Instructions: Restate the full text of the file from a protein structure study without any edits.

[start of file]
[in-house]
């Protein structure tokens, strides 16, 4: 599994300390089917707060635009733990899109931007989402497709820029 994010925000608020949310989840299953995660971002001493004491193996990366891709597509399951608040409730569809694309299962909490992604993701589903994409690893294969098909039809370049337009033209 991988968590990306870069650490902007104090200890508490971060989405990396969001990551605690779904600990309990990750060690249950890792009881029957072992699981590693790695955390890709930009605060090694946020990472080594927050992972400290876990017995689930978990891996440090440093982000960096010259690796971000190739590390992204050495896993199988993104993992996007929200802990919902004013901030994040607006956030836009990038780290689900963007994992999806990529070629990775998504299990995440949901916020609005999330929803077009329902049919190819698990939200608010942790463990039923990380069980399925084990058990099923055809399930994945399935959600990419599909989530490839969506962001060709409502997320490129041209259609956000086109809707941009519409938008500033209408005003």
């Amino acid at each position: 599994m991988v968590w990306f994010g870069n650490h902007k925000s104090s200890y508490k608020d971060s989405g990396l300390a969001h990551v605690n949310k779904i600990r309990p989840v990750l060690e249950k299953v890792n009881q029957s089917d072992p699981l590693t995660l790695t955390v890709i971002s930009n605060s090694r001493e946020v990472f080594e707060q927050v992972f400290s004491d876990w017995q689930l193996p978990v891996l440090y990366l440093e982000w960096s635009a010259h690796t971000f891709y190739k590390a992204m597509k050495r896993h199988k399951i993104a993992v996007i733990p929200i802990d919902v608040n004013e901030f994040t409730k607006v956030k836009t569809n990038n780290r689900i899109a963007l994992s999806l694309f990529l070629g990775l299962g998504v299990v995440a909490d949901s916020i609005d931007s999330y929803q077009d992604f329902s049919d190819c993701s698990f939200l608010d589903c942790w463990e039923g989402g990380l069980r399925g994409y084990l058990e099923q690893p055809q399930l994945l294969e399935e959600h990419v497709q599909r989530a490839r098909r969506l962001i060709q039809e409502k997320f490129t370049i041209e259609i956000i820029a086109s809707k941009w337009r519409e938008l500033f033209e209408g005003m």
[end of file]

[in-house]
């Protein structure tokens, strides 16, 4: 599994300390089917707060635009733990899109931007989402497709820029 994010925000608020949310989840299953995660971002001493004491193996990366891709597509399951608040409730569809694309299962909490992604993701589903994409690893294969098909039809370049337009033209 991988968590990306870069650490902007104090200890508490971060989405990396969001990551605690779904600990309990990750060690249950890792009881029957072992699981590693790695955390890709930009605060090694946020990472080594927050992972400290876990017995689930978990891996440090440093982000960096010259690796971000190739590390992204050495896993199988993104993992996007929200802990919902004013901030994040607006956030836009990038780290689900963007994992999806990529070629990775998504299990995440949901916020609005999330929803077009329902049919190819698990939200608010942790463990039923990380069980399925084990058990099923055809399930994945399935959600990419599909989530490839969506962001060709409502997320490129041209259609956000086109809707941009519409938008500033209408005003």
């Amino acid at each position: 599994m991988v968590w990306f994010g870069n650490h902007k925000s104090s200890y508490k608020d971060s989405g990396l300390a969001h990551v605690n949310k779904i600990r309990p989840v990750l060690e249950k299953v890792n009881q029957s089917d072992p699981l590693t995660l790695t955390v890709i971002s930009n605060s090694r001493e946020v990472f080594e707060q927050v992972f400290s004491d876990w017995q689930l193996p978990v891996l440090y990366l440093e982000w960096s635009a010259h690796t971000f891709y190739k590390a992204m597509k050495r896993h199988k399951i993104a993992v996007i733990p929200i802990d919902v608040n004013e901030f994040t409730k607006v956030k836009t569809n990038n780290r689900i899109a963007l994992s999806l694309f990529l070629g990775l299962g998504v299990v995440a909490d949901s916020i609005d931007s999330y929803q077009d992604f329902s049919d190819c993701s698990f939200l608010d589903c942790w463990e039923g989402g990380l069980r399925g994409y084990l058990e099923q690893p055809q399930l994945l294969e399935e959600h990419v497709q599909r989530a490839r098909r969506l962001i060709q039809e409502k997320f490129t370049i041209e259609i956000i820029a086109s809707k941009w337009r519409e938008l500033f033209e209408g005003m």